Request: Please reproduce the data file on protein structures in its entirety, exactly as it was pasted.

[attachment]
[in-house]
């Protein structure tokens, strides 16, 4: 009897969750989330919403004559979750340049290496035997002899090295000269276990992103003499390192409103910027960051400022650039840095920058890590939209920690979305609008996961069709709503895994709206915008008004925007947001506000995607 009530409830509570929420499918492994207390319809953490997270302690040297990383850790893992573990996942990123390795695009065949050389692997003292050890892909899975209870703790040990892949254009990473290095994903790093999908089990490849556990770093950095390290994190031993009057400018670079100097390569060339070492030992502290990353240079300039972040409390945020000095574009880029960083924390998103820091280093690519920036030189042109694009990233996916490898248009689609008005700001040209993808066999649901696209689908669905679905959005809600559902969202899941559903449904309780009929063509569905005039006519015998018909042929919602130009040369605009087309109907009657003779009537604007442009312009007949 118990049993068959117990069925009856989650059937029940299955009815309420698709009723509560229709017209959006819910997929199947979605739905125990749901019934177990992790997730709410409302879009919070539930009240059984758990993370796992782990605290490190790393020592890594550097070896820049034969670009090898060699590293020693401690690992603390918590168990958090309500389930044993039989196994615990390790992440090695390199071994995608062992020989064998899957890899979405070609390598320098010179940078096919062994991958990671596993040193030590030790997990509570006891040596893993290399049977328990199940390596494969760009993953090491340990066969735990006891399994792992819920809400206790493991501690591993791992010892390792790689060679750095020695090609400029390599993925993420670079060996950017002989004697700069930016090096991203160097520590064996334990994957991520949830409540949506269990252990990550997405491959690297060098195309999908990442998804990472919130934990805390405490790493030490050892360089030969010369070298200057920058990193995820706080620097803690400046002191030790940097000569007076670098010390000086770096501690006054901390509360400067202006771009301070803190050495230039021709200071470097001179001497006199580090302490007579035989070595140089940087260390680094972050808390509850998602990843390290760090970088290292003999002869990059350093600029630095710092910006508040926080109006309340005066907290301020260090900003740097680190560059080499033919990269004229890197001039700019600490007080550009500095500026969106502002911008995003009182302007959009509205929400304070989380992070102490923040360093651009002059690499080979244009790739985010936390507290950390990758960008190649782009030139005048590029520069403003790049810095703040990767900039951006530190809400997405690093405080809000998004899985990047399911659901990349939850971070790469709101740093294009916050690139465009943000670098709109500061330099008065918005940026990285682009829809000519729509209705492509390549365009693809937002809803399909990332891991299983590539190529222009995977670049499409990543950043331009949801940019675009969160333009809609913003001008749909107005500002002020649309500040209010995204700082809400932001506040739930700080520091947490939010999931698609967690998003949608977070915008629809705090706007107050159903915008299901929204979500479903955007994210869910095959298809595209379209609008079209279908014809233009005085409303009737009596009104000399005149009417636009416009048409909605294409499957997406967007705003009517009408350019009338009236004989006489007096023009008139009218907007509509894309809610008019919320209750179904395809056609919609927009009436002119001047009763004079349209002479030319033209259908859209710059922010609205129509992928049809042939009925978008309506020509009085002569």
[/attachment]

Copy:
[in-house]
């Protein structure tokens, strides 16, 4: 009897969750989330919403004559979750340049290496035997002899090295000269276990992103003499390192409103910027960051400022650039840095920058890590939209920690979305609008996961069709709503895994709206915008008004925007947001506000995607 009530409830509570929420499918492994207390319809953490997270302690040297990383850790893992573990996942990123390795695009065949050389692997003292050890892909899975209870703790040990892949254009990473290095994903790093999908089990490849556990770093950095390290994190031993009057400018670079100097390569060339070492030992502290990353240079300039972040409390945020000095574009880029960083924390998103820091280093690519920036030189042109694009990233996916490898248009689609008005700001040209993808066999649901696209689908669905679905959005809600559902969202899941559903449904309780009929063509569905005039006519015998018909042929919602130009040369605009087309109907009657003779009537604007442009312009007949 118990049993068959117990069925009856989650059937029940299955009815309420698709009723509560229709017209959006819910997929199947979605739905125990749901019934177990992790997730709410409302879009919070539930009240059984758990993370796992782990605290490190790393020592890594550097070896820049034969670009090898060699590293020693401690690992603390918590168990958090309500389930044993039989196994615990390790992440090695390199071994995608062992020989064998899957890899979405070609390598320098010179940078096919062994991958990671596993040193030590030790997990509570006891040596893993290399049977328990199940390596494969760009993953090491340990066969735990006891399994792992819920809400206790493991501690591993791992010892390792790689060679750095020695090609400029390599993925993420670079060996950017002989004697700069930016090096991203160097520590064996334990994957991520949830409540949506269990252990990550997405491959690297060098195309999908990442998804990472919130934990805390405490790493030490050892360089030969010369070298200057920058990193995820706080620097803690400046002191030790940097000569007076670098010390000086770096501690006054901390509360400067202006771009301070803190050495230039021709200071470097001179001497006199580090302490007579035989070595140089940087260390680094972050808390509850998602990843390290760090970088290292003999002869990059350093600029630095710092910006508040926080109006309340005066907290301020260090900003740097680190560059080499033919990269004229890197001039700019600490007080550009500095500026969106502002911008995003009182302007959009509205929400304070989380992070102490923040360093651009002059690499080979244009790739985010936390507290950390990758960008190649782009030139005048590029520069403003790049810095703040990767900039951006530190809400997405690093405080809000998004899985990047399911659901990349939850971070790469709101740093294009916050690139465009943000670098709109500061330099008065918005940026990285682009829809000519729509209705492509390549365009693809937002809803399909990332891991299983590539190529222009995977670049499409990543950043331009949801940019675009969160333009809609913003001008749909107005500002002020649309500040209010995204700082809400932001506040739930700080520091947490939010999931698609967690998003949608977070915008629809705090706007107050159903915008299901929204979500479903955007994210869910095959298809595209379209609008079209279908014809233009005085409303009737009596009104000399005149009417636009416009048409909605294409499957997406967007705003009517009408350019009338009236004989006489007096023009008139009218907007509509894309809610008019919320209750179904395809056609919609927009009436002119001047009763004079349209002479030319033209259908859209710059922010609205129509992928049809042939009925978008309506020509009085002569």